I’ve always been fascinated by the creative workspaces of creatives. You know, like In Her Studio or Where I Work. Lately, I’ve added the technical side to my space obsessions. Like, what makes a productive home office? What does one do for storage? How are people setting up their Zoom lighting and backgrounds?
Recently, I made a major shift (well, for me anyway). I moved away from the built-in bookcases, my grandfather’s antique desk, two sets of double windows, and the first floor access that was my home office for nearly 20 years. I’m now set up in an extra bedroom on our second floor. Admittedly, I was reluctant at first—bedrooms are for sleeping after all, not to mention somewhat lacking in character. But it’s a few months in and I’m liking it quite well.
5 Essentials For a Supercharged Home Office
Since COVID sent people home to work and it seems Omicron isn’t letting them go back, the subject of home offices is on everyone’s radar. According to those in the know, here are five things necessary for an up-to-speed home office.
1. Dedicated Workspace
Defining and personalizing a work space is always first the list. My office is my sanctuary. It’s where my brain is trained to open up and create. I filled it with things special to me, like my great-great-grandfather’s tool chest. It’s easily 125+ years old. Lots of making went on with this beast!
2. Desk and Ample Surface
A desk doesn’t have to be fancy or expensive. My husband built mine from an assortment of wood lying around his workshop. It’s basically plywood spanning two sets of filing drawers. And it’s L-shaped. After all these years, I don’t think I could be without the extensive surface of an L-shaped desk.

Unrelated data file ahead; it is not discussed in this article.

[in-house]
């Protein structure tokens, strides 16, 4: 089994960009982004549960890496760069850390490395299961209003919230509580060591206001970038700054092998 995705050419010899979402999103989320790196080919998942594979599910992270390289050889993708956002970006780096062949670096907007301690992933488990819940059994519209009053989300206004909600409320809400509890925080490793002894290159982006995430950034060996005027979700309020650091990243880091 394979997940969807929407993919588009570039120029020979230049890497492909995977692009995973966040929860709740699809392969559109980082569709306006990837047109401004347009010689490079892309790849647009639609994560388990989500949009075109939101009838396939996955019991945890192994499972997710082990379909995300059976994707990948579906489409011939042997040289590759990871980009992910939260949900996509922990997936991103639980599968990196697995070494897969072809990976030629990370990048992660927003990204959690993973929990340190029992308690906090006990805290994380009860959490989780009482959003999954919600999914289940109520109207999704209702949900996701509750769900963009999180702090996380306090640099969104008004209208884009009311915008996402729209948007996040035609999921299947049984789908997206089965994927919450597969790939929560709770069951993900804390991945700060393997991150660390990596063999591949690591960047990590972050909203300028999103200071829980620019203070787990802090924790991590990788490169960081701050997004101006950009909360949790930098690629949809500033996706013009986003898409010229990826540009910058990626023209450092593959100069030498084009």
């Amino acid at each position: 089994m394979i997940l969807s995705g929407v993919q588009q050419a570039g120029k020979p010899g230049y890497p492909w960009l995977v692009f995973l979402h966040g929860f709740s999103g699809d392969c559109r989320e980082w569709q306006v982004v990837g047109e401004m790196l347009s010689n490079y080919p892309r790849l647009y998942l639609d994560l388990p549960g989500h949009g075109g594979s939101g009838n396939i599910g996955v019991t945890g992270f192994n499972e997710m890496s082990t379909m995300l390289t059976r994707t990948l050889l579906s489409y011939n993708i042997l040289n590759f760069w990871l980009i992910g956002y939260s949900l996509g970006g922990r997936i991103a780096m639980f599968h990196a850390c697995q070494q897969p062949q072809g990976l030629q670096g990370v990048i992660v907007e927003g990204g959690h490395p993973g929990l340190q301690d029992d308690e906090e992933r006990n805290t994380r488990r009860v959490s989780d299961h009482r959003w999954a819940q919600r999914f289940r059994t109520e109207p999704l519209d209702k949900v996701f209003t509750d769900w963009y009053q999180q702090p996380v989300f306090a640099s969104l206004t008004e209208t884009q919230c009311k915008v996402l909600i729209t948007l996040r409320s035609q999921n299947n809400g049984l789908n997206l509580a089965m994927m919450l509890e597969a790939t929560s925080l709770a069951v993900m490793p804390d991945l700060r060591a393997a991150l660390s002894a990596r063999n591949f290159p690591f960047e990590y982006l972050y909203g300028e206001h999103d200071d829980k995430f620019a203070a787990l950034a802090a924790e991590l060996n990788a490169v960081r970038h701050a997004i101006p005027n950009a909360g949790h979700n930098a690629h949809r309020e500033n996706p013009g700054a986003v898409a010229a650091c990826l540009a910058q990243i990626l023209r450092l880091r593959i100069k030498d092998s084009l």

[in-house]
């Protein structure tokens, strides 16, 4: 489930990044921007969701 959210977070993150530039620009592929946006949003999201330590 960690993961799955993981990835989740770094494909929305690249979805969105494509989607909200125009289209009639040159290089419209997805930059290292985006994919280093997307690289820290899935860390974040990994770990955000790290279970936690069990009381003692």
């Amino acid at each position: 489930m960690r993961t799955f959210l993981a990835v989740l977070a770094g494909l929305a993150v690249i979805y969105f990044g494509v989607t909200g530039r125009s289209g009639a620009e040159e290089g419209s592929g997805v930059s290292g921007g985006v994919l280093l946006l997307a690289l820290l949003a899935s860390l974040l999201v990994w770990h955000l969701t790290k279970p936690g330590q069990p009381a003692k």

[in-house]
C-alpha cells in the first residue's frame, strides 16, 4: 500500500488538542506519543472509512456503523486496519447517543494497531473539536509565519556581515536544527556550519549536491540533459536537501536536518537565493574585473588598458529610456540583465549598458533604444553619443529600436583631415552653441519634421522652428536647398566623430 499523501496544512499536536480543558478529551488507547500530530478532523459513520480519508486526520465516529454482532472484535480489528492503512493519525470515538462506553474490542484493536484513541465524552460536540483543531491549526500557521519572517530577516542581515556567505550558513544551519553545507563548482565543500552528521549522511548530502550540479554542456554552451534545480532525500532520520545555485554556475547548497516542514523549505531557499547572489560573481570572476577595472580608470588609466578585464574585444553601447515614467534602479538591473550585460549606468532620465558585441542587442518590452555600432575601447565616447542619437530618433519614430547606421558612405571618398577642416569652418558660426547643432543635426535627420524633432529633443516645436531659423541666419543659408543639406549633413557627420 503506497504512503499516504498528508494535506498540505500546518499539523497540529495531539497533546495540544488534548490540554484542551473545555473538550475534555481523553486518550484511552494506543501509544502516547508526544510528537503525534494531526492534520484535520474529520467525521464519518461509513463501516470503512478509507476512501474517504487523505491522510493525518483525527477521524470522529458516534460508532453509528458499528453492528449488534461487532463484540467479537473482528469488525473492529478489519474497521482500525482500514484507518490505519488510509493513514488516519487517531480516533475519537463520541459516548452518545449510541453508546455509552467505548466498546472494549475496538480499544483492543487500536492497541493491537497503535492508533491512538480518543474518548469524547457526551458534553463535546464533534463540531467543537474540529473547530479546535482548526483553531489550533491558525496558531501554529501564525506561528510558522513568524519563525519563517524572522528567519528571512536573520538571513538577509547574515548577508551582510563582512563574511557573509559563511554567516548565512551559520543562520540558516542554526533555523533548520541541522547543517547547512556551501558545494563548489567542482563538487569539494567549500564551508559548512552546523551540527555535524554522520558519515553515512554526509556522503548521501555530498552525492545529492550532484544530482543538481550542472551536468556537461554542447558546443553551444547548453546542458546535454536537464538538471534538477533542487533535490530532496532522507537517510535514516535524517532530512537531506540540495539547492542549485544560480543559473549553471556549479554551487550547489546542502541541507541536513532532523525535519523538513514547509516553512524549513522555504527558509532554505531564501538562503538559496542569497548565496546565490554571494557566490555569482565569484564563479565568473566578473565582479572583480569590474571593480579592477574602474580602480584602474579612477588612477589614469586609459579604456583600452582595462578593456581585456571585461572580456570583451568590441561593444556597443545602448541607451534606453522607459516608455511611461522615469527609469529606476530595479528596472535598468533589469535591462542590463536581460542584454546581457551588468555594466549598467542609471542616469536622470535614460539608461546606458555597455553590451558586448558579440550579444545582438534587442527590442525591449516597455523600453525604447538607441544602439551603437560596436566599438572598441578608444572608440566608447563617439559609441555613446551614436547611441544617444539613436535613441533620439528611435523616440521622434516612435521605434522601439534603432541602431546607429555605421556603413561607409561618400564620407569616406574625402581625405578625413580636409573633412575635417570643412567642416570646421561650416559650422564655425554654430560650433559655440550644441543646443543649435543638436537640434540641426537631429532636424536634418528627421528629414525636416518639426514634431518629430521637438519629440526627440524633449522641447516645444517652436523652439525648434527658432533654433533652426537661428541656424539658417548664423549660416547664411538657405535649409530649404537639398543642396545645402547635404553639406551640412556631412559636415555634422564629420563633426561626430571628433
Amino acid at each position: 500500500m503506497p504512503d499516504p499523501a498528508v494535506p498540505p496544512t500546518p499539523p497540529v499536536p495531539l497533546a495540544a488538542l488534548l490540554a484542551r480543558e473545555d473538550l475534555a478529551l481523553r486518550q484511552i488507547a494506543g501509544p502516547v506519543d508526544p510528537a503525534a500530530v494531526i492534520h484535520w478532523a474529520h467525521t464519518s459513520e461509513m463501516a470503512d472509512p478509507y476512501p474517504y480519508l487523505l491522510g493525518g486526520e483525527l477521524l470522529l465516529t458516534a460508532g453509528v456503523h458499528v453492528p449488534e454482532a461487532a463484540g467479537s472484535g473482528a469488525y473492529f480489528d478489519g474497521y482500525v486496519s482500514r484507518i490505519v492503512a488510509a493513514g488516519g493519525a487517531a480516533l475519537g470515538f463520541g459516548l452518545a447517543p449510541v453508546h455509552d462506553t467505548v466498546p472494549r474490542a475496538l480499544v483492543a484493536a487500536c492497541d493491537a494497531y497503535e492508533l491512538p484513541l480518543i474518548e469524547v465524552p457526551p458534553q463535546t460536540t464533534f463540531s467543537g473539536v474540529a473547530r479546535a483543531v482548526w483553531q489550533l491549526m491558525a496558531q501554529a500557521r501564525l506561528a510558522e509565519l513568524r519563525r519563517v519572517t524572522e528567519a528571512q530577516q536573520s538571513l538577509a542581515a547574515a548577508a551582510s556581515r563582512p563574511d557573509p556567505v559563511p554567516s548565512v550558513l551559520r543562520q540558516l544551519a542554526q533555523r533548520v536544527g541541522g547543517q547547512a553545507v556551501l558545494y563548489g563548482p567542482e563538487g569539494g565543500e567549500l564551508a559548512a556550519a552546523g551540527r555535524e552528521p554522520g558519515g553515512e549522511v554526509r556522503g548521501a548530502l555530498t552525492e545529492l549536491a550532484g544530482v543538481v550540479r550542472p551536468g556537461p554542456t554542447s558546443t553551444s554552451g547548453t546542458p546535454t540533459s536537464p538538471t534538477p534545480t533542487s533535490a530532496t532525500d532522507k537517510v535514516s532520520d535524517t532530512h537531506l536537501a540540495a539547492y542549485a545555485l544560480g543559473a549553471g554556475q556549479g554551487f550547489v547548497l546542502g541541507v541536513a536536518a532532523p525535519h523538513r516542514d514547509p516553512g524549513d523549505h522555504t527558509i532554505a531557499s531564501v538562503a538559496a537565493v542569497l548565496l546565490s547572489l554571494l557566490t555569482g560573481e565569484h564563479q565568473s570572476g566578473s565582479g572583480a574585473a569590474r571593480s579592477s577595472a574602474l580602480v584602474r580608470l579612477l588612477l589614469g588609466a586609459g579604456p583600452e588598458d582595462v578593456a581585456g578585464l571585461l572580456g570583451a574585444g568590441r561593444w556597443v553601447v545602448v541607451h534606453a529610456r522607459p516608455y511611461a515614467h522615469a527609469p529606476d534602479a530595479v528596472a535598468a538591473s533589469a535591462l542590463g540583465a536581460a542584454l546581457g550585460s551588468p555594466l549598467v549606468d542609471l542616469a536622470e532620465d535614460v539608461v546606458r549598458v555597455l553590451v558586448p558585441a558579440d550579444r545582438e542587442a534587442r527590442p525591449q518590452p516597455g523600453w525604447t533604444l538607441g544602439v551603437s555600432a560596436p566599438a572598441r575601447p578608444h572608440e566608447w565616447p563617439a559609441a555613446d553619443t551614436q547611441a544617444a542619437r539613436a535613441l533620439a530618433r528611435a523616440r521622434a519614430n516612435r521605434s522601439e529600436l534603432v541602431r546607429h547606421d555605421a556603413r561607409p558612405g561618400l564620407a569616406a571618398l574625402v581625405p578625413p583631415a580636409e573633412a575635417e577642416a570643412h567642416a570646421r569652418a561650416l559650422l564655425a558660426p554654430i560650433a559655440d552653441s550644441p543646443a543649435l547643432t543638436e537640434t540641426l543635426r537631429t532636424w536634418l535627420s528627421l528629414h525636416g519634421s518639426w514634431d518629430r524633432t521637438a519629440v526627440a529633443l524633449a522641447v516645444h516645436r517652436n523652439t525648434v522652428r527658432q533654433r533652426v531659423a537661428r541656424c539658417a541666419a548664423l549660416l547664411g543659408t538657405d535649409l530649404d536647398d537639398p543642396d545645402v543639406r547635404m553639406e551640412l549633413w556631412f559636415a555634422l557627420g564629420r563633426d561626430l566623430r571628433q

And now my L has become a U. The harvest table, above, made by my father-in-law, is imprinted with my children’s homework from years ago. It serves as extra space for packaging the e-commerce products I’ve added to my business.
3. Ergonomic Chair
Last year, after decades of seat discs and pillows, I finally bit the bullet and invested in a good chair—a real good chair with ergonomic features and fittings just for me. “It’s about time!” says my appreciative lower lumbar. Given the hours I spend sitting, I was foolish to wait this long.
4. High-Speed Internet
Okay, that’s a problem. It’s always been a problem for country dwellers. I won’t get into politics other than to say Wisconsin’s poor development of rural internet hinders small business and educational opportunities throughout the state. In November, I was giving an online workshop for the Women Food and Ag Conference when my internet gave out. Imagine the frustration.
Setting up office in a rural home? Be sure there’s a means for reliable internet connection.
5. Good Lighting (Preferably Natural)
I have lots of natural light in my new office and I love it. And plants. Plants are good. They bring life to the office on days I might not feel so alive.
There are some winter light issues, however, I need to address. The noon day sun is blindingly direct through a southern window, so I’m adding a shade. Later, afternoon shadows set in, bringing with them those seasonal melancholies. Definitely not good. I’m thinking a desk lamp, in addition to the overhead light that’s already there, will brighten my mood.
Speaking of Home Offices…
I’ve recently taken on a new copywriting client, one that requires me to read up on new and interesting things. I love such challenges. I’m now learning all about local government and zoning laws—and yes, my home office is compliant with my county’s code. Thankfully, in light of COVID changing the way we work, many other home-based businesses now have this opportunity.